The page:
Joining a highly charged academic debate over the authenticity of the text, written in ancient Egyptian Coptic, the newspaper published a lengthy analysis by expert Alberto Camplani of Rome's La Sapienza university, outlining doubts about the manuscript and urging extreme caution.The fragment, which reads "Jesus said to them, my wife" was unveiled by Harvard Professor Karen King as a text from the 4th century at a congress of Coptic Studies in Rome last week.
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"Substantial reasons would lead one to conclude that the papyrus is indeed a clumsy forgery," the Vatican's newspaper, L'Osservatore Romano, said in an editorial by its editor, Gian Maria Vian. "In any case, it's a fake."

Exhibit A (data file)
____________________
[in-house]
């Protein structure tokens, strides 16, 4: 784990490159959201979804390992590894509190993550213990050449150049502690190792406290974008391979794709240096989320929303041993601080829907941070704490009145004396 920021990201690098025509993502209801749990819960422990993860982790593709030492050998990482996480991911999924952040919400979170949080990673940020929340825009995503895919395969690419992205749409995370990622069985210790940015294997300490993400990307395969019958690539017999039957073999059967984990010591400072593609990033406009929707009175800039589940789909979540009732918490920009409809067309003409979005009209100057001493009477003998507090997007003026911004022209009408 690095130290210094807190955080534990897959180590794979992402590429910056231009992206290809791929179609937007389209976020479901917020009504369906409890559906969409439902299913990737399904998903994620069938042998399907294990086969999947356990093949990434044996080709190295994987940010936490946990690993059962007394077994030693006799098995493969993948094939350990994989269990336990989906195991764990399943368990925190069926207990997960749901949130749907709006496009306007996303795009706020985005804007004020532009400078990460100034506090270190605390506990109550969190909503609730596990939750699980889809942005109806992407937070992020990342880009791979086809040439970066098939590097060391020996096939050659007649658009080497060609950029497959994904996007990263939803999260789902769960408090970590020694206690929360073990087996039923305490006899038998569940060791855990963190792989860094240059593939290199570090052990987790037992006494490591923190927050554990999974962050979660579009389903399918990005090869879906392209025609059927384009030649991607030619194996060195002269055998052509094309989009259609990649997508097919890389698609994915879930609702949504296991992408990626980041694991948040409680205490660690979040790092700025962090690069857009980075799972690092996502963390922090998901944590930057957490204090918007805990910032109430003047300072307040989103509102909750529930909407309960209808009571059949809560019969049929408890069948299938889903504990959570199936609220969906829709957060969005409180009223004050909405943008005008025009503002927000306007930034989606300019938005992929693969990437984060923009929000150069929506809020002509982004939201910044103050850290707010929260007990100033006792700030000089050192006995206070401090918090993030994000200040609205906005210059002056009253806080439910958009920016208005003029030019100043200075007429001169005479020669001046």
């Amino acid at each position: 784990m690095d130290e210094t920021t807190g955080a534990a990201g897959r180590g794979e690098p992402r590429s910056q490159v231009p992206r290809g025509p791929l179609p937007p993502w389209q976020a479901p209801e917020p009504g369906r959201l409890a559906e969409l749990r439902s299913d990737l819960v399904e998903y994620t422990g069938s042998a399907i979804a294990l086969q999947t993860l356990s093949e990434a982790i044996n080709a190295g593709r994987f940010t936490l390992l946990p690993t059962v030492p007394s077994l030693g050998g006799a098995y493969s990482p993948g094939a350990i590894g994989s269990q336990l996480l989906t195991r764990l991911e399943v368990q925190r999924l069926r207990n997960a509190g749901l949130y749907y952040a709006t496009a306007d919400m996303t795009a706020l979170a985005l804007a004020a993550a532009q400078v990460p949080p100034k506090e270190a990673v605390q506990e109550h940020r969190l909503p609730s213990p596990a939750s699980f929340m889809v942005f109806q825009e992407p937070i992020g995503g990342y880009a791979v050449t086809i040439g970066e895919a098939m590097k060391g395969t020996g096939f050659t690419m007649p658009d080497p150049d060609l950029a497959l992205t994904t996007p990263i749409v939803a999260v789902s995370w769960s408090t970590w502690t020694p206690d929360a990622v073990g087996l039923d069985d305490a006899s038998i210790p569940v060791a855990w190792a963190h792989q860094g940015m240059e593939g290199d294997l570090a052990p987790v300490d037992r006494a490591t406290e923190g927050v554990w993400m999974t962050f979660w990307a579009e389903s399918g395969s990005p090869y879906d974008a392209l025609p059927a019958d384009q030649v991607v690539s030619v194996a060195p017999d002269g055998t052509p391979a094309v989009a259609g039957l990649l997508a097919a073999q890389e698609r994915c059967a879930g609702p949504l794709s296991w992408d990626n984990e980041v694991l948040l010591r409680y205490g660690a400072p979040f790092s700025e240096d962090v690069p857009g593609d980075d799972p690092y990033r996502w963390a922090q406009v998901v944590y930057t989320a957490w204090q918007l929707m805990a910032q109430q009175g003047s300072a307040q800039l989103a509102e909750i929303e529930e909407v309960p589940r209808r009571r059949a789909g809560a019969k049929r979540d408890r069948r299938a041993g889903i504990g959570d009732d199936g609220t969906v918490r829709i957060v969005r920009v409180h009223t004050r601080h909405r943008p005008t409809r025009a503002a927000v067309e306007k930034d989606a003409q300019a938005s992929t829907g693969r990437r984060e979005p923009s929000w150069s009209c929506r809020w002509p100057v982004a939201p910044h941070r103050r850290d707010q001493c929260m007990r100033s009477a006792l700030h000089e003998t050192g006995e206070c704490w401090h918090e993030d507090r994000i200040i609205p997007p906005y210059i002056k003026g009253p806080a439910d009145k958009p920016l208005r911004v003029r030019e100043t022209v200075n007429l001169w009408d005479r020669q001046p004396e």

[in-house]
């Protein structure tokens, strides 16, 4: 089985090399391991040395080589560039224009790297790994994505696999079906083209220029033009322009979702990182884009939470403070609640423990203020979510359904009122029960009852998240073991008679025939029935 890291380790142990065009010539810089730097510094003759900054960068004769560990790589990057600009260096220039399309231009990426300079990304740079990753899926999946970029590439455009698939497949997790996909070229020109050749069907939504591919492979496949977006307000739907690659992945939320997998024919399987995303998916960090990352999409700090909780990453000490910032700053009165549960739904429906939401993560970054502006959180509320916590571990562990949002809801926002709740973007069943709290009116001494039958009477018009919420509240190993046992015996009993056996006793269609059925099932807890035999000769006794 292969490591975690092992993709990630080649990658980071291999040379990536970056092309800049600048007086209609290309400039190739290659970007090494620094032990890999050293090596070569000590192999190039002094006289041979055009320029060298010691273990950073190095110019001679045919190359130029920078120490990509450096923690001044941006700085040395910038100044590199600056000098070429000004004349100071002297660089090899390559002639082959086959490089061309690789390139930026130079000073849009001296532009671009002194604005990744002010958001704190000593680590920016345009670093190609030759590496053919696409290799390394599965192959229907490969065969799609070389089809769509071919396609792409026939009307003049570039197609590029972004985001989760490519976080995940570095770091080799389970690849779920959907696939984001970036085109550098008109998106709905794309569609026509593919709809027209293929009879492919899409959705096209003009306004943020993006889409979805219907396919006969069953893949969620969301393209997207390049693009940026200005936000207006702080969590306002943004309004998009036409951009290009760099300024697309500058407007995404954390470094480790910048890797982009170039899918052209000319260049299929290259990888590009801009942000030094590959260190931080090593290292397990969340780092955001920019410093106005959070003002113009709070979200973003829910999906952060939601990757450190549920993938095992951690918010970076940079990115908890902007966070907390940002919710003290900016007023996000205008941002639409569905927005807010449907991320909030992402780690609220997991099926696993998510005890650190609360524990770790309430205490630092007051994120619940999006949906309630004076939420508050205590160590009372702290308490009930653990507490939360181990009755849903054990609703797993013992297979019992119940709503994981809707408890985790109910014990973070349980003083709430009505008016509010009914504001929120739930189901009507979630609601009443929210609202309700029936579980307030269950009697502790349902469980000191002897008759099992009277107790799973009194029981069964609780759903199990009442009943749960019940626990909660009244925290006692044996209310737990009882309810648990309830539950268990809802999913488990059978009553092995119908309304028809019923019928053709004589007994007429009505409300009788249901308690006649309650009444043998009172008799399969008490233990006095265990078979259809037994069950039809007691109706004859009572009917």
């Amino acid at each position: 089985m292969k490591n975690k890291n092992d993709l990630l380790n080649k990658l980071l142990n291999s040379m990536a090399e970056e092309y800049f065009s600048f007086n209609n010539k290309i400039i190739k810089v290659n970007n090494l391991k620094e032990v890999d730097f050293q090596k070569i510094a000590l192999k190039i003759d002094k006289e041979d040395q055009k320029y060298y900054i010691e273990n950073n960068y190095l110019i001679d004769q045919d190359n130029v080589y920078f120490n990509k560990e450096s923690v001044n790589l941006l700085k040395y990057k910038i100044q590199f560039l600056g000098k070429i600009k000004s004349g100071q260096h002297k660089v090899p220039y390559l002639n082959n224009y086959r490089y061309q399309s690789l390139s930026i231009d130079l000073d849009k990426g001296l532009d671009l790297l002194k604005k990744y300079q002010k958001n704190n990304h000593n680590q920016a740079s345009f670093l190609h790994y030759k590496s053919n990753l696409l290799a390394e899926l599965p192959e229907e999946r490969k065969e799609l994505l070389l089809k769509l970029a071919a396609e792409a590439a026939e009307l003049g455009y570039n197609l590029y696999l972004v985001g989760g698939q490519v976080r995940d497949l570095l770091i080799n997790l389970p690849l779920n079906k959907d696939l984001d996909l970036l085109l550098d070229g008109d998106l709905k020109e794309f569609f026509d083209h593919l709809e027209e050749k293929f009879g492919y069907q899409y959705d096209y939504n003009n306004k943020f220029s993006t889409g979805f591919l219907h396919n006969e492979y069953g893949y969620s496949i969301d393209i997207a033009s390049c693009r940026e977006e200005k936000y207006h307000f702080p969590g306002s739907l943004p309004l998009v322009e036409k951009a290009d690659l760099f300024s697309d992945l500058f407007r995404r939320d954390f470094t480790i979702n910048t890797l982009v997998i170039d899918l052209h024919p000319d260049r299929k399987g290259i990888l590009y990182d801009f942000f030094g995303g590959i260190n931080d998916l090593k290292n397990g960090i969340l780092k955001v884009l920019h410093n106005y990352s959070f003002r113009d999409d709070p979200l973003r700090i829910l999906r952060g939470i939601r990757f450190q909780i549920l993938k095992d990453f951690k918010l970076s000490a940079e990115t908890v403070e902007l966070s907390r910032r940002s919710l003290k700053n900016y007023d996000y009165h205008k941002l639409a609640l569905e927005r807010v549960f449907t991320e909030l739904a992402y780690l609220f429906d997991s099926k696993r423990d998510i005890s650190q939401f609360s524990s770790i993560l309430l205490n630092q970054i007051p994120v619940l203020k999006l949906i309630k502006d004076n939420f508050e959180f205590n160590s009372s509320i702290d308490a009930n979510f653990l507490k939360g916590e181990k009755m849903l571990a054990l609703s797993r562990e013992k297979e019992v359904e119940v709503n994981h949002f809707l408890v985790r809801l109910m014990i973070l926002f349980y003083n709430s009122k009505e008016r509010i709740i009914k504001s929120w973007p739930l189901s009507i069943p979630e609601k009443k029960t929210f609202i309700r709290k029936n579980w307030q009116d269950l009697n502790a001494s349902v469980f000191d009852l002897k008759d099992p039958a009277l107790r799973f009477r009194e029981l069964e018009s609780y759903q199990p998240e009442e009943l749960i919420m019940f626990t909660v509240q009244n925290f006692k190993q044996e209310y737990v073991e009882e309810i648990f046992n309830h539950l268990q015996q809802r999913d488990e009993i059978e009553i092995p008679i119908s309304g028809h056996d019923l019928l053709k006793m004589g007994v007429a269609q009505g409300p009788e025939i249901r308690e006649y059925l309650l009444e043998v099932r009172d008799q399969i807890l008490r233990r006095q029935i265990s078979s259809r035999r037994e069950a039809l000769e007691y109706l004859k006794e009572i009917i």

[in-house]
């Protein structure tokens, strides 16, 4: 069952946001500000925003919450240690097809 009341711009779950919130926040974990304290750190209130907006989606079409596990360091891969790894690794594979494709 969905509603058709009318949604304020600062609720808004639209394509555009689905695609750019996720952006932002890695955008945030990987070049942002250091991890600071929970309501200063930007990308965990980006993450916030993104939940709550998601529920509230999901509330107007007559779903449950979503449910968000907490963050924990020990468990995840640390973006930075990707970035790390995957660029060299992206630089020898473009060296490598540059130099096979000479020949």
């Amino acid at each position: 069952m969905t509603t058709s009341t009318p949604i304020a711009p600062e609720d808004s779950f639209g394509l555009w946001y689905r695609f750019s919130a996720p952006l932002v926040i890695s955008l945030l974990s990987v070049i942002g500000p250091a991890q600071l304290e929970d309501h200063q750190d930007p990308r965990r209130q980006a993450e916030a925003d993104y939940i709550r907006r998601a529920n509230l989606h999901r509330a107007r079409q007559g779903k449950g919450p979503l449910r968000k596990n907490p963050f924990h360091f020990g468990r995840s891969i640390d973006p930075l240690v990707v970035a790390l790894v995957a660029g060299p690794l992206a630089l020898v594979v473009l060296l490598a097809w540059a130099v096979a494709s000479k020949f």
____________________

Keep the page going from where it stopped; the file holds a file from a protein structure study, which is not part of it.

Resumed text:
Her study divided the academic community, with some hailing it as a landmark discovery while others rapidly expressed their doubts .
"It's really pretty unlikely that it's authentic," University of Durham Professor Francis Watson told Reuters after he published a paper arguing the words on the fragment were a rearrangement of phrases from a well known Coptic text.
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